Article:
FBI agent Robin Ahrens, a former Culpeper, Va., teacher who completed training only three months ago, was shot and killed in Phoenix by two fellow agents who mistook her for a robbery suspect's girlfriend, the city's police chief, Ruben Ortega, said yesterday.
The shooting occurred Friday during an arrest when Ahrens, the first female agent to die in action, stepped into a dimly lit passageway with a drawn gun, Ortega said.
Jack Smythe, a spokesman for the Phoenix FBI office, said yesterday he "cannot and will not" comment until the investigation is complete. An assistant FBI director and six investigators arrived in that city late Saturday to conduct the inquiry, which officials said will not be completed before Wednesday.
Phoenix police, meanwhile, are conducting their own investigation. Ortega said he decided to comment on the case after FBI officials refused to release any details.
According to reports from the FBI and the Phoenix police, Ahrens, 33, went with about a dozen agents to a Phoenix apartment complex about 11 p.m. Friday to arrest Kenneth Don Barrett, 27, a Nevada robbery suspect described by the FBI as a "red-hot fugitive -- armed and extremely dangerous."
Barrett emerged from what officials described as his girlfriend's apartment in the Silver Creek complex at 43rd Avenue and Peoria Street. While FBI officials were subduing him, two agents saw Ahrens and opened fire. She was struck at least once in the face and once in the right arm, Phoenix police spokesman Brad Thissam said.
Ahrens was treated by paramedics at the scene, then flown by helicopter about 10 miles to the St. Joseph's Hospital and Medical Center in Phoenix, where she arrived at 11:28 p.m., Phoenix police said. A hospital spokeswoman said Ahrens was not operated on because doctors could not stabilize her condition for surgery.
She died at 5:40 a.m., the 27th FBI agent killed in the bureau's 77-year history, and the first since 1979. Nearly 400 of the bureau's 7,800 agents are women.
Ahrens' friends, sometimes crying as they spoke, described her as an unusually self-confident and able woman who once led a group of teen-aged women on a 40-day canoe trip through the wilds of northern Canada, from the Saskatchewan border through Manitoba to Hudson Bay.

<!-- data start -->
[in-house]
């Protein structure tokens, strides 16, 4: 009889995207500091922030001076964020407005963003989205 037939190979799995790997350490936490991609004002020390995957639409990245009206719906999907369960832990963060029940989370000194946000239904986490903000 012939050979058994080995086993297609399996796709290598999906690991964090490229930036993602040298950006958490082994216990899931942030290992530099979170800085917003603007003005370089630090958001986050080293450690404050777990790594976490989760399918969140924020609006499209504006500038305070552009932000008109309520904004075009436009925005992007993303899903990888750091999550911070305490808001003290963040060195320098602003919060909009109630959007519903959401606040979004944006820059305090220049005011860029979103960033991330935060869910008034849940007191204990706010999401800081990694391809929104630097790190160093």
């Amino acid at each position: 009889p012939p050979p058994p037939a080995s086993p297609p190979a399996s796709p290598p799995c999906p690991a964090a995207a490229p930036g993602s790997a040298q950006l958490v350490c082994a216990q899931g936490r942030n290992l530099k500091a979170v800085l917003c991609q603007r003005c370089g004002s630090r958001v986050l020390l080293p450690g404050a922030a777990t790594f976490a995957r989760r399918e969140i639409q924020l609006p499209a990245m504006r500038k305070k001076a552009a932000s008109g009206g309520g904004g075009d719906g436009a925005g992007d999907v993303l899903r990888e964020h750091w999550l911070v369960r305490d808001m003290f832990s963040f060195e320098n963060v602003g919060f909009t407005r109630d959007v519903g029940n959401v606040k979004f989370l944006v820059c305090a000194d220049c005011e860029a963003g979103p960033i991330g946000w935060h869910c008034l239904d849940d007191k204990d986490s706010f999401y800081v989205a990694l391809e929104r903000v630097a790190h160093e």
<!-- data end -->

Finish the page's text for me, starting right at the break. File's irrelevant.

"She knew her character inside out," said Jennifer Campbell, 35, a friend from Winnipeg. "To do something like that, you have to be a survivor, you have to know yourself. For a lot of people, that would put a fear in them. In Robin, it was a challenge. It was like the FBI."
Ahrens also was an avid jogger, photographer, a former swimming pool manager and teacher. From 1980 until the fall of 1984, she worked at the Culpeper County High School as a media specialist, media teacher, assistant librarian and ROTC chaperone.
Friends and acquaintances said she was stubborn, but sensitive and always honest. Joining the FBI was a dream she had had for several years, but she almost gave up because it took nearly two years for her application to be accepted.
"I talked to her last week for 45 minutes," said Kelly Pickerel, 25, a friend in Culpeper. "She was totally happy. She was finally happy. She had bought a town house-condo. She was on a high with what she was doing. She loved it. She was terrified and excited at the same time."
"Robin was involved in everything," recalled William Pearson, principal of the Culpeper County High School. "She was just a very active, very energetic individual -- willing to help with anything, whether it was covering a class, chaperoning a dance or whatever. She was always willing to go, always willing to pitch in and help."
Ahrens, who grew up in Hudson, Wis., was one of six children. A family member who did not wish to be identified said Ahrens had gone to Hudson Senior High School, had worked on the ski patrol at Afton Alps near her home, and had been a six-year counselor at Camp Widji Wagan, a canoe camp in Ely, Minn.
A 1974 graduate of Utah State University, Ahrens had taught school in Firth, Idaho, near Pocatello, before moving to Culpeper with her then-husband, Charles Carter, who worked there, friends said. She also received a media specialist degree from James Madison University, according to the FBI.
Friends said Ahrens decided to leave teaching after her marriage broke up, and chose the FBI because she wanted adventure, a challenge -- as well as the chance to make a contribution.
"I think the driving thing with the FBI job was to keep the bad away from the good," Pickerel said. "For her whole life, she had done things for other people. This was the one thing she wanted to do for herself."
Ahrens was finally accepted into the training program in October. "I got this call," Pickerel said, "and I just heard Robin scream into the phone. And we both just started crying and jumping up and down."
Although Ahrens was supposed to finish the approximately three-month training course in January, she wrenched her back and had to stay in bed for several weeks. "She was very apprehensive about her back, but she just wouldn't give up," Pickerel said. "This was something she had decided to do."
Ahrens graduated from the FBI Academy at Quantico June 28, and threw a party for her family and friends. The next week, friends say, she left for Phoenix. Jennifer Campbell, who had known Ahrens since her days at Camp Widji Wagan, drove west with her.